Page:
Making the most of every opportunity
As I sit writing this blog post we are gradually making our way out of lockdown and I have been considering how I can make the most of every opportunity (Eph 5:16); reflecting on what I can learn from this period of time that is making history. Over these past weeks and months I have sought to take time each day to think about how I am being transformed by the renewing of my mind (Rom 12:2).
I’m learning to have an attitude of gratitude (1 Thess 5:18). I have found it so easy to whinge and complain that we were not able to do the things that we used to be able to do. I’m sure you have caught yourself doing that on occasions too, but I am learning the importance of being grateful in all situations.
I’m not a gardener, but I have been so grateful for my garden over these part weeks, as I have been able to sit in the sunshine and get fresh air. Many people have not had that luxury, living in cramped conditions without being able to get outside. I’m learning to be grateful for the simple things in life, that I could walk round to my corner shop and buy food to eat without queuing up for it. These are things that only a few months ago I would have taken for granted.
This lockdown has also given me time to see and hear things that I have not even noticed before, due to busyness and dashing from one thing to another. It has been a time to hear the birds and see aspects of nature that have always been there, but I have not noticed. We are told in Matthew 6:25-34 ‘to consider’ God’s creation and yet how often do we do that? I found more and more over the lockdown that I was considering the beauty that God has put around me – I hope you are too.
God said ‘Be still and know that I am God’ (Ps 46:1), but how often did I do that in my daily pre-lockdown life? I have learnt during this season to hear the still small voice of God speaking to me through his word and prayer, like I have never done before. In many ways I am achieving as much as I was before lock down, as all my lectures and meetings are online, but somehow this time is different and I feel less hurried and less busy. It is like the merry-go round of life is going at a quarter of the speed and it has given me time to ‘beware of the barrenness of a busy life’.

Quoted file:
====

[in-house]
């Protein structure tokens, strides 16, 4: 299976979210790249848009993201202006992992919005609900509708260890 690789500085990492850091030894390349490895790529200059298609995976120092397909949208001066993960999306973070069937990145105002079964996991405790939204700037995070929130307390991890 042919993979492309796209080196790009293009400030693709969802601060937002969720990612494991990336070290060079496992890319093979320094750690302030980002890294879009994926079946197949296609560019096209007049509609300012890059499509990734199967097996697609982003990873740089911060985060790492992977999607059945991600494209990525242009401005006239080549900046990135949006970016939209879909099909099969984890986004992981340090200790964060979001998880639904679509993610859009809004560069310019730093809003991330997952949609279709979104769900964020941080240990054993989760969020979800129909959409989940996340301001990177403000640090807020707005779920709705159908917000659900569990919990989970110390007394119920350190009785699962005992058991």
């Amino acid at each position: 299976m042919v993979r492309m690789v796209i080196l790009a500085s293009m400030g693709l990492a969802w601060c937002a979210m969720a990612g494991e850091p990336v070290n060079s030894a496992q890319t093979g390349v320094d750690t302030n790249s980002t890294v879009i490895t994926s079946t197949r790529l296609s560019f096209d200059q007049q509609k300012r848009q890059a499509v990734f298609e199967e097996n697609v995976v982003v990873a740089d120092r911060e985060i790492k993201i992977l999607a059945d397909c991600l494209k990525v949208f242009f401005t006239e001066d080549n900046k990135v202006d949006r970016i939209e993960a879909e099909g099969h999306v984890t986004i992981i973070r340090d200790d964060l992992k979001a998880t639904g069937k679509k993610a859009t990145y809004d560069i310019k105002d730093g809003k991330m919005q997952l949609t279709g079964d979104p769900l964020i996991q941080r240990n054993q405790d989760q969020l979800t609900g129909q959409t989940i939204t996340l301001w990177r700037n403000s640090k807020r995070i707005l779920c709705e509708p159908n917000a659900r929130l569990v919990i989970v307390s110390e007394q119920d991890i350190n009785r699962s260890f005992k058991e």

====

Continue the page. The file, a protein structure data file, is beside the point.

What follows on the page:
The last thing that has struck me is the importance of community for our sense of self and well-being. God created us to be ‘one another’ people and for many that has been lacking, as we have had to ‘stay home’ (Heb 10:25). I have missed being able to see family and friends when I want to and really miss my church family. However, I have also realised how much I have taken this for granted and, it is only when something is taken away from you that you understand how important it is.
God in control
So, what do I want to remember from this precious time of lockdown:
I want to keep those times that I have had to ponder on the world around me and be grateful to God for it every day. I want to keep those special times of hearing God’s still, small voice and him reminding me that he is in control and the world is not relying on me to keep it turning. I want to appreciate my friends and family much more and never take for granted that I can see them when I want too.
As I walk around my village and still see the rainbows in the windows of the houses I pass, celebrating our amazing NHS and carers, I am reminded afresh of the first rainbow in Genesis and God’s promise of hope for the world. Probably the greatest lesson I am learning from lockdown is that God is in control and because of that I have reason to hope. So ‘may the God of hope fill you with all joy and peace as you trust in him’ during this post lock down period (Rom 15:13).